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Malcolm Watford, D.Phil.

Professor of Nutritional Sciences & Undergraduate Program Director, Rutgers      
Post-doc/Instructor, Case Western Reserve University, Cleveland, OH
Post-doc, Université de Montréal, Montreal, Canada
D. Phil., Oxford University, U.K. 1977
B.Sc. (Hons) Trent Polytechnic, Nottingham, U.K. 1974
Malcolm Watford headshot.

Specific Research Areas

My laboratory focuses on the role of amino acids (notably glutamine and glutamate) as substrates for gluconeogenesis and urea synthesis. This encompasses work in vitro and in vivo using cells and tissues from many different organs, as well as the use to date, of thirteen different species including, most recently, Orangutans. (I am a great believer in the August Krogh principle “for many problems in physiology there is an animal on which it can most conveniently studied”).

Figure 1

Tissue-specific glutamine metabolism

I have studied glutamine metabolism in liver, kidney, intestine, skeletal and cardiac muscle, adipose tissue, immune cells, and the lactating mammary gland. We were the first to isolate metabolically viable enterocytes and to identify the major end products of glucose, glutamine and glutamate metabolism in such cells. We developed the first aterio-difference techniques to quantify metabolic flux in rat adipose tissue in vivo and established that adipose tissue is a site of net glutamine synthesis. We recently established that adipocyte glutamine synthetase is involved in the adipocyte remodeling that occurs in obesity and that adipocytes can provide the glutamine that is essential to macrophage survival. We are continuing these studies with our recently developed Glul-/- mouse strain where the glutamine synthetase gene has been ablated in adipose tissue. The ultimate aim is to define the role of adipocyte glutamine synthesis in the development of obesity, insulin resistance and Type 2 diabetes. See below for work on lactation.

Regulation of phosphate activated glutaminase & glutamine synthetase

My group demonstrated that hepatic (liver-type) glutaminase (liver-type, GLS2) was subject to long-term hormonal and dietary regulation. We subsequently were the first to purify the liver-type glutaminase, raise antibodies to the protein, and to isolate and sequence both the cDNA and genomic clones. Glutaminase 2 is now the subject of extensive investigation in tumor biology. For many years we have also studied the opposing enzyme, glutamine synthetase (Glul), and have identified how this enzyme is regulated by glutamine induced proteolysis via the ubiquitin linked proteasome. We continue to study this enzyme in adipocyte differentiation (q.v.), and also in the provision of milk glutamine.

Glutamine and lactation

Glutamine and glutamate are the most abundant amino acids in milk and the free glutamine content rises considerably as lactation progresses. In horses and pigs we established that lactation is accompanied by a net catabolic state and a loss of lean body mass, caused, in part, by the need to provide glutamine in the milk. We showed that glutamine supplementation in the pig can prevent some of the lean body mass during lactation and also increase the glutamine content of the milk. Using the mouse we determined the localization of glutamine synthetase in the mammary gland and are currently working to determine how glutamine metabolism is regulated during lactation, in part by using our Glul-/- mouse line.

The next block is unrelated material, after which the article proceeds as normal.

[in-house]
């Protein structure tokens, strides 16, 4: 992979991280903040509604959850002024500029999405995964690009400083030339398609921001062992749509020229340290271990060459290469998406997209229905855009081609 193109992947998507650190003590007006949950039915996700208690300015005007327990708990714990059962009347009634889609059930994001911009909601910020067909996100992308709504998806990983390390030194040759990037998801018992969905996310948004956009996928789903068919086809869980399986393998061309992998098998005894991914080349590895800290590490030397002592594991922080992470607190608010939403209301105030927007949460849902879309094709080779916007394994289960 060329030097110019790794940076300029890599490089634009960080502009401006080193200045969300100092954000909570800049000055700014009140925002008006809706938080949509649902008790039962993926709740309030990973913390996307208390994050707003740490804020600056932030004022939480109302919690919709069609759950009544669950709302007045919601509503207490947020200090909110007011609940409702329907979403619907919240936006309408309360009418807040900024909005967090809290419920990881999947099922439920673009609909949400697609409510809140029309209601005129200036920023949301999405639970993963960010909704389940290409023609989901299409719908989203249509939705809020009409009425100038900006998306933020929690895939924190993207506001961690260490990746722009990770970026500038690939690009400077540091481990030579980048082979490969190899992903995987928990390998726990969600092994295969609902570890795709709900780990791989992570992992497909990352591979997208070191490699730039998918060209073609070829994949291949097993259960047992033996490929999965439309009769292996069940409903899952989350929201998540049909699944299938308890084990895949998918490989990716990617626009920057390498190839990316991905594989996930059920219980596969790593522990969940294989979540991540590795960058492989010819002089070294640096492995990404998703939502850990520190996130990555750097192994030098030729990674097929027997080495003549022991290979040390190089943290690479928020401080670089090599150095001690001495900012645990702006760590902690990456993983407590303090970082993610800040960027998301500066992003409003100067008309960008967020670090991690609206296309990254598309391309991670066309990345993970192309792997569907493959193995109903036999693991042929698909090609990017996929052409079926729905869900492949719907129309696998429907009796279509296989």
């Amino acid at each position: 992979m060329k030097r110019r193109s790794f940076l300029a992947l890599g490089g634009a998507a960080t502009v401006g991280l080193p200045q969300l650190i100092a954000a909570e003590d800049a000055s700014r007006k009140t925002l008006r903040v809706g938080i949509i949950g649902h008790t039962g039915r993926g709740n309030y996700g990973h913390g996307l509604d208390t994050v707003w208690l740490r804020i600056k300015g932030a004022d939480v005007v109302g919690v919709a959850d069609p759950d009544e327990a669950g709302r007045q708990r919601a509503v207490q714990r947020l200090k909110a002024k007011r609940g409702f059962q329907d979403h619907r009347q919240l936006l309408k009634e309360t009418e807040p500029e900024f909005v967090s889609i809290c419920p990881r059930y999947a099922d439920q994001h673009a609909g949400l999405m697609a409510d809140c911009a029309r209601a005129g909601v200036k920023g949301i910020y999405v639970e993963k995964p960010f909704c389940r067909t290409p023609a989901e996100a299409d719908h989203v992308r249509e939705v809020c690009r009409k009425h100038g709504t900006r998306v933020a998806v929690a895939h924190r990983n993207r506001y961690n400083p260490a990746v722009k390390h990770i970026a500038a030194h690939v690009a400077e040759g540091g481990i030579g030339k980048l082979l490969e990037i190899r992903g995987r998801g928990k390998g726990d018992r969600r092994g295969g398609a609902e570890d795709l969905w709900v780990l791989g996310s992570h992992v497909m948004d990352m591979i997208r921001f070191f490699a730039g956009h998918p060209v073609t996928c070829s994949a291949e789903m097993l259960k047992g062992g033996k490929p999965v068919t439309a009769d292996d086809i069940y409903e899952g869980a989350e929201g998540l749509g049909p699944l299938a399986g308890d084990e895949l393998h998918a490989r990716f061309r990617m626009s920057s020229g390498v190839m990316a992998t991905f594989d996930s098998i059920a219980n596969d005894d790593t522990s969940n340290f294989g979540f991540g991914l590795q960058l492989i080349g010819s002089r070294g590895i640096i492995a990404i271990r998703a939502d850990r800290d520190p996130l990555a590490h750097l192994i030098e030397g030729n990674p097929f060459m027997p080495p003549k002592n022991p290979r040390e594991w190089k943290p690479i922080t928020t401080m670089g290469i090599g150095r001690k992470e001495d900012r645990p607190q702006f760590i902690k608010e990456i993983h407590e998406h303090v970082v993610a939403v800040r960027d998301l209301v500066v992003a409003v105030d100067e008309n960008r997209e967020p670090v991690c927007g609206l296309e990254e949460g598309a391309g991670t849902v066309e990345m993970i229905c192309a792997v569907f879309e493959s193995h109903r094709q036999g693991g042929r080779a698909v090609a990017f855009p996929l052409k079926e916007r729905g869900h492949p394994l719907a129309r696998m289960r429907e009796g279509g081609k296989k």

Metabolism in other species

One of my long-standing interests is the comparative biochemistry/physiology of nitrogen metabolism. To this end we have carried out extensive studies of uric acid production in species such as birds and lizards. Recently we have begun collaborations with anthropology faculty the dietary, and excretory, patterns of wild Orangutans.

Outstanding theoretical questions

I am continuously searching for ways to address the following questions (but the answers are not obvious and certainly not easy to test experimentally.

  1. Why do rapidly dividing and differentiating cells require the catabolism of extremely large amounts of glutamine?
  2. Are glutamine and glutamate dispensable or indispensable in the diet?

Teaching and education

I teach in our senior undergraduate and introductory graduate classes where I cover carbohydrate, proteins, energy expenditure and integrated metabolism. In addition, for many years I have taught intermediary metabolism and metabolic regulation at institutions in China, Brazil and Spain. This has resulted in a number of textbook and encyclopedia chapters, most recently:

  1. Watford, M. (2015) Starvation: Metabolic Changes. Encyclopedia of Life Sciences, John Wiley & Sons Ltd. Chichester, doi: 10.1002/9780470015902.a0000642.pub2
  2. Watford, M. (2020) Ornithine Cycle. Encyclopedia of Biochemistry, third edition, Elsevier, 00062 doi.1016/B978-0-12-819460 7.000621
  3. Watford, M. (2020) Glutamine. Encyclopedia of Biochemistry, third edition, Elsevier, 00028 doi.1016/B978-0-12-819460-7.00028-1
  4. Watford, M. (2022) Energy Metabolism. Encyclopedia of Human Nutrition, fourth edition, Elsevier,

Representative Research Publications

CV (546k PDF)